Biosafety and the Global Health Security Agenda

Biosafety and the Global Health Security Agenda

The Elizabeth R Griffin Research Foundation (ERGF) is a US-based, 501c3 non-profit foundation established in 1999 by the family of Elizabeth “Beth” Griffin who died in 1997 as a result of an occupational exposure to B virus (Cercopithecine herpesvirus 1) that occurred while she was a non-human primate worker at Yerkes Primate Research Center in Atlanta, GA. From this tragic incident, the Foundation set out with a “No more Beth Griffin tragedies” mission that was originally focused on occupational health and safety in the non-human primate research community.

Through collaborations with the Association of Primate Veterinarians, American College for Laboratory Animal Medicine, American Association for Laboratory Animal Science and Institute for Laboratory Animal Research, ERGF helped produce educational material and academic research to address these issues. A significant outcome is that almost all NHP workers in much of the world now carry “Beth Cards” that provide response instructions to both those exposed as well as medical care providers.

The SARS outbreak in 2003 triggered a global response that included a massive expansion of laboratory and field facilities where exposures to biological agents carried high risks. At the encouragement of the success of our collaborative efforts in the NHP community, we were encouraged to broaden our scope of interest into biosafety and biosecurity.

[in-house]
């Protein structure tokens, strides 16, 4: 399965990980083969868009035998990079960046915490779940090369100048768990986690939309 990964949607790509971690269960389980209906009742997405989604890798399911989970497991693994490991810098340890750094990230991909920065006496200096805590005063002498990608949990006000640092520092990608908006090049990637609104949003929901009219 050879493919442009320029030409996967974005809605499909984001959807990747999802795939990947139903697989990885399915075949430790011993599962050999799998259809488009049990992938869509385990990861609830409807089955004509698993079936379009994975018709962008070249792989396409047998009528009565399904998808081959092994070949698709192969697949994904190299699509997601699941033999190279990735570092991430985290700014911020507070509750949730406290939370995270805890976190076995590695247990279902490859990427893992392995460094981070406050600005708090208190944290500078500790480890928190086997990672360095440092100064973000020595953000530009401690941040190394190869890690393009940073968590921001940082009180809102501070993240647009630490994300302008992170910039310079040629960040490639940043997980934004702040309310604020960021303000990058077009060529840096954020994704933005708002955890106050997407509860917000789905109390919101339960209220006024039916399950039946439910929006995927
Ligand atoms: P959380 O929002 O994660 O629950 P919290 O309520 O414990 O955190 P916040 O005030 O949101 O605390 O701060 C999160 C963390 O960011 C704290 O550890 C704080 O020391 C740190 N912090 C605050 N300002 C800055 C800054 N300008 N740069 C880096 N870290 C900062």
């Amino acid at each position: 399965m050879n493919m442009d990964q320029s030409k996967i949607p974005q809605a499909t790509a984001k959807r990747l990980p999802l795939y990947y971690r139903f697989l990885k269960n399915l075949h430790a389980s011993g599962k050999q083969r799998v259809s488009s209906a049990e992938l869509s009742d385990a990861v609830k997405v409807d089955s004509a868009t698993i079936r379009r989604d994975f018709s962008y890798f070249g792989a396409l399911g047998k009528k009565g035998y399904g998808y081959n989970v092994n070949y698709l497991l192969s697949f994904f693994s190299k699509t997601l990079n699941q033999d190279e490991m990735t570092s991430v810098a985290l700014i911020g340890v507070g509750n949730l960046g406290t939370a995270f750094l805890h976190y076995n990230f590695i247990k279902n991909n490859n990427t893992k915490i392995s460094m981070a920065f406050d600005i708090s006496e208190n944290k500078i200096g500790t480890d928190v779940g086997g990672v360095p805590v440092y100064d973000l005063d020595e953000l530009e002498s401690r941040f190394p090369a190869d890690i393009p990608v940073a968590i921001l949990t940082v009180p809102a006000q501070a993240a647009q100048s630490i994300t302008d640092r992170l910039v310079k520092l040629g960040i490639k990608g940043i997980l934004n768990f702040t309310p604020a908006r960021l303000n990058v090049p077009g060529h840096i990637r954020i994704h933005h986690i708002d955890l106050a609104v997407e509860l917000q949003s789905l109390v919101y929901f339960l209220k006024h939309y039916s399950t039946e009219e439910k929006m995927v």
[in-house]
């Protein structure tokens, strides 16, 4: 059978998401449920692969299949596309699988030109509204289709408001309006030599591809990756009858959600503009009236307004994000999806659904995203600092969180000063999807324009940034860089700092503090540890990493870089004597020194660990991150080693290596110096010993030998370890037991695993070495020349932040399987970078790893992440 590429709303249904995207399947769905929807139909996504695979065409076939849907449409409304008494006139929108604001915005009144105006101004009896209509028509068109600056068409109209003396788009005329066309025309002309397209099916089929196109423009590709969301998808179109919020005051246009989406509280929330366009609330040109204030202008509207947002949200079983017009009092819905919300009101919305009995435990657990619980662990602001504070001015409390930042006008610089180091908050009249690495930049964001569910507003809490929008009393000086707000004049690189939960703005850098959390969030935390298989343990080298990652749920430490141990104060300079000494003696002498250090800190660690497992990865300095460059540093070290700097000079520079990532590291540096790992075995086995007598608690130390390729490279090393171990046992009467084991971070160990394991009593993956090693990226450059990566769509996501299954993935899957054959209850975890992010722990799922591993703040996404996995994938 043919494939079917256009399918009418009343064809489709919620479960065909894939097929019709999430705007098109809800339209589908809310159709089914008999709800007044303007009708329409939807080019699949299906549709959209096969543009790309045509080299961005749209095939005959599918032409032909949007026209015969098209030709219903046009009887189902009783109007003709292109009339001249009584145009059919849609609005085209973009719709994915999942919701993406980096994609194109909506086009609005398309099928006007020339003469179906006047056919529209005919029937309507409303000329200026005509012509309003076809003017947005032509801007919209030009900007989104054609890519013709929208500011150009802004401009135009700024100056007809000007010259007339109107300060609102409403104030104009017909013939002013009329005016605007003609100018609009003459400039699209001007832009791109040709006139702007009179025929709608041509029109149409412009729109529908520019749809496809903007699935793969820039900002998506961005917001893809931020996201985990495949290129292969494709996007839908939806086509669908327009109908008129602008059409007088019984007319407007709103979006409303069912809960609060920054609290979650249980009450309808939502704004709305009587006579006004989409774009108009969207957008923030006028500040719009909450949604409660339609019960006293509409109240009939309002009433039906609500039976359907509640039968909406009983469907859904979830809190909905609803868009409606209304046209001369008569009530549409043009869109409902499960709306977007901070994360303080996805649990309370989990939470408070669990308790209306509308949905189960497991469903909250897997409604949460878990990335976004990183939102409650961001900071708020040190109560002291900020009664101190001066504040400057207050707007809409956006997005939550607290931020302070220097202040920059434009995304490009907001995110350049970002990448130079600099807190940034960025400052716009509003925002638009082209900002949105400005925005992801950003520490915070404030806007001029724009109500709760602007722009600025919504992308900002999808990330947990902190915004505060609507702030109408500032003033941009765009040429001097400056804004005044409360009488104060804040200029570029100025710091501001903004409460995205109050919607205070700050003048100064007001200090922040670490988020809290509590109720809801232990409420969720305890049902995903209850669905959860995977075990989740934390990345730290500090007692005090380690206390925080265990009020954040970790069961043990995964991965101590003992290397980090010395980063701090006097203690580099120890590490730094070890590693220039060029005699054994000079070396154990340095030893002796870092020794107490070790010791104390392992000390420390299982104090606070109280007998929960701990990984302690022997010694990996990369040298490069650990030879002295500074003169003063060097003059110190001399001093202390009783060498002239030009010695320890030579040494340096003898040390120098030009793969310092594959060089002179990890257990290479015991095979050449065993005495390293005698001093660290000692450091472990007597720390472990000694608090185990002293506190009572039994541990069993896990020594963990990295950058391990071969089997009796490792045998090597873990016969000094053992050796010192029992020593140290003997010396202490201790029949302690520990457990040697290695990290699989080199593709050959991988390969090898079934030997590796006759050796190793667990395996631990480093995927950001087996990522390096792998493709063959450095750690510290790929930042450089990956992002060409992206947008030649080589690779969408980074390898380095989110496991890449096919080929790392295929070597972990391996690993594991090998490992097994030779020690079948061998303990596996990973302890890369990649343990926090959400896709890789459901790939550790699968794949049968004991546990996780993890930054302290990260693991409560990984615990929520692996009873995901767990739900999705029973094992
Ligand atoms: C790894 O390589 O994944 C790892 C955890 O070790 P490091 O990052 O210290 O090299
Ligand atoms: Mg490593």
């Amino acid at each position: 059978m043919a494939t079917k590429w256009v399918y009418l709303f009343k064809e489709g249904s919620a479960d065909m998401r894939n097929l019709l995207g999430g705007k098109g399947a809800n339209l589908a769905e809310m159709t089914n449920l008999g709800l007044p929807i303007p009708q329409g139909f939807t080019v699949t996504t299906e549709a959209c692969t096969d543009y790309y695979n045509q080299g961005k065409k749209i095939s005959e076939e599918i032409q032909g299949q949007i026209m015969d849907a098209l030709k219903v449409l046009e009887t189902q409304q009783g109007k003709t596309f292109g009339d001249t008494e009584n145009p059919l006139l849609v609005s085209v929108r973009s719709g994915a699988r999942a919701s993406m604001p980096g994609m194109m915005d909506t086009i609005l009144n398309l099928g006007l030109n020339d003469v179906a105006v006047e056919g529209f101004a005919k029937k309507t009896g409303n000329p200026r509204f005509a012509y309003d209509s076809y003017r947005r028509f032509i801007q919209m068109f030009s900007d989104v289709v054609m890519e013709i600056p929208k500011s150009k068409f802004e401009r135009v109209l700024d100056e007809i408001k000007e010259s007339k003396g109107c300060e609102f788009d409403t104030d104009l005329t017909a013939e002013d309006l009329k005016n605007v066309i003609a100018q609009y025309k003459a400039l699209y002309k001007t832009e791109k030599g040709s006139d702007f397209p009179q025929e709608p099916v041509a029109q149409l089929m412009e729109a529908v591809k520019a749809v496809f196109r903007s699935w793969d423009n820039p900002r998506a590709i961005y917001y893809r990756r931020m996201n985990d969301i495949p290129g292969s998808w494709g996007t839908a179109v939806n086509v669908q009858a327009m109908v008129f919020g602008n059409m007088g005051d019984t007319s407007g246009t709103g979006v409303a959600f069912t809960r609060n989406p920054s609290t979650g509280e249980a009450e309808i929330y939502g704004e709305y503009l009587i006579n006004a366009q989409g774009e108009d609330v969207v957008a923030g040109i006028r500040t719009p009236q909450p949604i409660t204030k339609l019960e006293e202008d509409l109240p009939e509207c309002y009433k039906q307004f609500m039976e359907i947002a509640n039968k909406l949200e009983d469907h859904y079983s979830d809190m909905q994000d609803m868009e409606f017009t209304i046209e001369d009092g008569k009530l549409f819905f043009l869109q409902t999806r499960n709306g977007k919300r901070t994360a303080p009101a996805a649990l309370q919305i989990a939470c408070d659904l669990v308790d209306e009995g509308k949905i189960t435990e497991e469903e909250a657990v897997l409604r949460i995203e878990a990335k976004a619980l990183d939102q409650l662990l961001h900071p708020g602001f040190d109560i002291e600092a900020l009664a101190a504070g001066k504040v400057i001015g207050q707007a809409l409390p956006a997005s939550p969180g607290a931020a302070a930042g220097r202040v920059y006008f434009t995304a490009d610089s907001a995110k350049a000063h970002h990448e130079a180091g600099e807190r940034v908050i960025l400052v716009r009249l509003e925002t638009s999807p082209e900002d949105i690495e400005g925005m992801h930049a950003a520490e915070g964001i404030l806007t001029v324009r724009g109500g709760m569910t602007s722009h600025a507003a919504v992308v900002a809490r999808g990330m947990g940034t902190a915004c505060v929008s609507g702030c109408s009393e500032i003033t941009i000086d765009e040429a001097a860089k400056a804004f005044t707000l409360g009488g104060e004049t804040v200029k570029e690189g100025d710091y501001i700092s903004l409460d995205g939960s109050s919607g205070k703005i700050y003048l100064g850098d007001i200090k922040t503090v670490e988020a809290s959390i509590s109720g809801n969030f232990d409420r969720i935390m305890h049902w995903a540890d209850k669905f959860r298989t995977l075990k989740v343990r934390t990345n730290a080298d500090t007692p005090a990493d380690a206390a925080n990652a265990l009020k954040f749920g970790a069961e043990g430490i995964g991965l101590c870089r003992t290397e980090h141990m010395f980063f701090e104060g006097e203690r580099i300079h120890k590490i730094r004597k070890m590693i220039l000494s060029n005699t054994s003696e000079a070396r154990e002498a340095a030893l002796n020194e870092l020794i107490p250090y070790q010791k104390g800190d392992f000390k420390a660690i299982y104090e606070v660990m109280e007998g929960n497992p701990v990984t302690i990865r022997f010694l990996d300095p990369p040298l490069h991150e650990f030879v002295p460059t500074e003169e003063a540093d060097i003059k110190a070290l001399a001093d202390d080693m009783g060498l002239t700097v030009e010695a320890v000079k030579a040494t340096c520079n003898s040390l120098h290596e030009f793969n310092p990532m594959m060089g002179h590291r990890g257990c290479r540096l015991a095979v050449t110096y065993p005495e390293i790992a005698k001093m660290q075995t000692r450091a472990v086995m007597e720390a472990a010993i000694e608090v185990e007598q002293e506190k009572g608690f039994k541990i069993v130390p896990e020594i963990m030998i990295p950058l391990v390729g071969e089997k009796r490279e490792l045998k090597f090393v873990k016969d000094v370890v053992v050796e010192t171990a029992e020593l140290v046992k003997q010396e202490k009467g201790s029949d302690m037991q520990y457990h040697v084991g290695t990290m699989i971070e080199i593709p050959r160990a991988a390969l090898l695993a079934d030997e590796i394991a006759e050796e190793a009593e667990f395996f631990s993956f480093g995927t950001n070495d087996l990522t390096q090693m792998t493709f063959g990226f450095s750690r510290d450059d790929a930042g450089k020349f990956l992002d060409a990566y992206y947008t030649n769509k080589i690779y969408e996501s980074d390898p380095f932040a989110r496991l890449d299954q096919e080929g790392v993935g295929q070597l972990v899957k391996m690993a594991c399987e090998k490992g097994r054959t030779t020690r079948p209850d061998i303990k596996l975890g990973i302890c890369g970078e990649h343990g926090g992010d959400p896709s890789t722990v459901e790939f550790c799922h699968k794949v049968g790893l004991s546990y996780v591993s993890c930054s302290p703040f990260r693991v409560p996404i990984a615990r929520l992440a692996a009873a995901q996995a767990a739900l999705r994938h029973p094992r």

Again, the Foundation developed collaborative relationships with key organizations and government agencies and ministries to bring the important issues of the management of biological risks to the forefront in North America. Our successes here led to our being invited to participate in numerous international programs.

Our successes built on collaboration led to our invitation to the genesis of the Global Health Security Agenda in February, 2014. Our immediate attachment was to the biosafety / biosecurity Action Package, but our strong advocacy of the program was linked to the total-community and whole-of-government approach promoted in the GHSA.

Through the GHSA, the Foundation became engaged in helping construct the Global Health Security Agenda Consortium (GHSAC).  Beginning with just a few interested non-government entities, GHSAC has grown to include over 150 people representing over 100 non-government entities that are involved across the Prevent – Detect – Respond spectrum of the GHSA Action Packages. GHSAC serves as the primary conduit of information between the non-government sector and the over 50 countries engaged in the GHSAC.